The Transience of Glory
The setting of Shelley's poem, a desert as described to the speaker, is symbolic of bleakness and emptiness. But evidently a great kingdom existed there at one time, as evidenced by the ruins of the eponymous king's image. So, readers are immediately told that although something or someone "great" once was there, now there is nothing but desolation. This is an "antique land." Whatever resulted in the ruins of the statue, the head severed from the "trunkless legs," it was obviously very long ago that this occurred, and the enormous stretch of time conveys that what happened in this antique land is a constant throughout human history, a repetitive phenomenon. But in that remote past, Ozymandias—the Greek name for the Egyptian pharaoh Ramesses, or Ramses, II—was renowned and powerful, the "King of Kings." Now, he is long dead, and his "works," which in the inscription he enjoins the visitor to "look on with despair," have disappeared. Not only does nothing remain of what this king commanded to be built, but the statue itself has broken apart. Some of it has disappeared completely, given that the legs are "trunkless." The evidence is of a supreme leader whose legacy consists solely of a ruin, attesting to the transience of his self-declared glory and power. In this world, Shelley's message reads, nothing lasts; nothing has the power to sustain itself. Impermanence rules.
The Illusion of Power
The fate of Ozymandias leads one to ask what this king accomplished in his lifetime and for posterity. What the traveler has seen on the remaining visage is a "sneer of cold command." The phrase conveys something about the nature of "command": it's based on cruelty. In itself it gives the key to the wreckage of Ozymandias lying in the sand. Shelley's message is a paraphrase of the scriptural wisdom that those who live by the sword shall perish by the sword. The "frown" and "wrinkled lip" of the king also suggest the power the man held seems not to have achieved for him the happiness or fulfillment he might have expected. But what, Shelley is asking, is power? Presumably in his time this man possessed it, but now that it's gone, and that all evidence of it is absent as well, the significance or value of that power when it did exist is called into question.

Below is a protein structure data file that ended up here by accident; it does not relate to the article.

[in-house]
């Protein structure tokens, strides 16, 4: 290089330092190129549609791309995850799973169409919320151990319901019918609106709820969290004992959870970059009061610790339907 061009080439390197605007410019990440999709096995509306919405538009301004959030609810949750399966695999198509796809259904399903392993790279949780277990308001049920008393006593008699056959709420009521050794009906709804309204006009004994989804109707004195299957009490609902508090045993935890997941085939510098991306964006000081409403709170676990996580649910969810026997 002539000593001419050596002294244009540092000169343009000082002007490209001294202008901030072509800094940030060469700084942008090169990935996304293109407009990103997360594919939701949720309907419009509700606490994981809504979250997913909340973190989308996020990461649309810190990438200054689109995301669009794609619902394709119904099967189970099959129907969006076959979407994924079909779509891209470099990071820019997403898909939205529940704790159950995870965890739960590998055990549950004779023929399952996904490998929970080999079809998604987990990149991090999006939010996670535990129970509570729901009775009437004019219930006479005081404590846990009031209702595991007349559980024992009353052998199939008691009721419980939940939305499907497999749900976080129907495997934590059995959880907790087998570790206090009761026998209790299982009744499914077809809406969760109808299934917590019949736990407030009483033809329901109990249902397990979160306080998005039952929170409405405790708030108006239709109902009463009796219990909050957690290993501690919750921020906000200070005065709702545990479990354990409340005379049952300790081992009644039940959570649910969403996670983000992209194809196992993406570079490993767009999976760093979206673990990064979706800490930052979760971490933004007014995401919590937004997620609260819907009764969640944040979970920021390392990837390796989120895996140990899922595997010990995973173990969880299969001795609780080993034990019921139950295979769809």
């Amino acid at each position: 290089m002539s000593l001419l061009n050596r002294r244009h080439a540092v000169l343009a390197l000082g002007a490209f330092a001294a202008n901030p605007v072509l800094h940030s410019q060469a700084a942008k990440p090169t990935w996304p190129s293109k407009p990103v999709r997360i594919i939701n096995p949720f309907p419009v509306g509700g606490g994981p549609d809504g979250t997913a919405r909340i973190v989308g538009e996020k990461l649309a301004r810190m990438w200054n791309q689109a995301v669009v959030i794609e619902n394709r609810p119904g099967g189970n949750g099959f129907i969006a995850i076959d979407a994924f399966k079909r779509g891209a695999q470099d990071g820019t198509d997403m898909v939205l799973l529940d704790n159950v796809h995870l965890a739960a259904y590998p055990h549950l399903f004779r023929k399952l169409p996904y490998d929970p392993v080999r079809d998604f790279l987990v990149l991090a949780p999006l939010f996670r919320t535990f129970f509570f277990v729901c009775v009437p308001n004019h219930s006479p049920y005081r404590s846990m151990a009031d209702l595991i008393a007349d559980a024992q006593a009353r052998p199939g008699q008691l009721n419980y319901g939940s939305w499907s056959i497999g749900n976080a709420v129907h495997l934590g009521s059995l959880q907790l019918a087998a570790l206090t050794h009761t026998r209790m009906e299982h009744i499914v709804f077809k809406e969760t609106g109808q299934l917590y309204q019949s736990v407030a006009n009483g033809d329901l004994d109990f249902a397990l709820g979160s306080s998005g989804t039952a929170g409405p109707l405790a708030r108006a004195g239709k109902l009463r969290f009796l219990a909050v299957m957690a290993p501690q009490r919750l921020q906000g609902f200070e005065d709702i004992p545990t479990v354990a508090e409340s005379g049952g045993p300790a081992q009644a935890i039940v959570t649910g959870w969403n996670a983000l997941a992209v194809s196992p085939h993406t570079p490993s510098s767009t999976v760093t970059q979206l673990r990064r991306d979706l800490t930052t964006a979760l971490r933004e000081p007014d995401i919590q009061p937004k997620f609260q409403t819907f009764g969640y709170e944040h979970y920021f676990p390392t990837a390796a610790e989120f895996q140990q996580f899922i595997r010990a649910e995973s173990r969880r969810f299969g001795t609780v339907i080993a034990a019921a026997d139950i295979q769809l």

In the view of Shelley and his generation, the "second wave" of Romantics, power was meaningless. They came of age during the Napoleonic wars, when the unlimited might of the anciens régimes of Europe was destroyed, as was Napoleon's own power when he was finally defeated in 1815. People looked back on over twenty years of violence and asked, what was the point of it all? Ozymandias and his destruction are a metaphor for the events of Shelley's own time. The power Ozymandias held, like that of Bonaparte, was something false, illusory. Or, when it did exist, it was probably not worth having, and those who do seek power over others are contemptible, the worst of mankind.
The Vastness of Nature
Perhaps the most striking feature of "Ozymandias" is the setting in which the traveler finds the statue's ruins. Though Shelley's description of it is brief, the significance of it is obvious, as the poem concludes:
. . . boundless and bare,
The lone and level sands stretch far away.
Shelley conveys both the enormity and, perhaps paradoxically, the monotony of the landscape. It is empty and it stretches on forever, in contrast to the impermanence of Ozymandias himself. It is not only that Nature is an immense power against which man is nothing, but that the physical bleakness of the desert is an analogue to the emptiness of the vast stretch of time between this ancient despot and the present. Nature is a vast force: the winds and sands have swept away all of Ozymandias's "works" as well as wrecking the iconic symbol of him the sculptor created. But in its infinite reach, Nature is, in some sense, shocking to the human who contemplates it, forcing us not only to acknowledge our powerlessness...
(The entire section is 1,429 words.)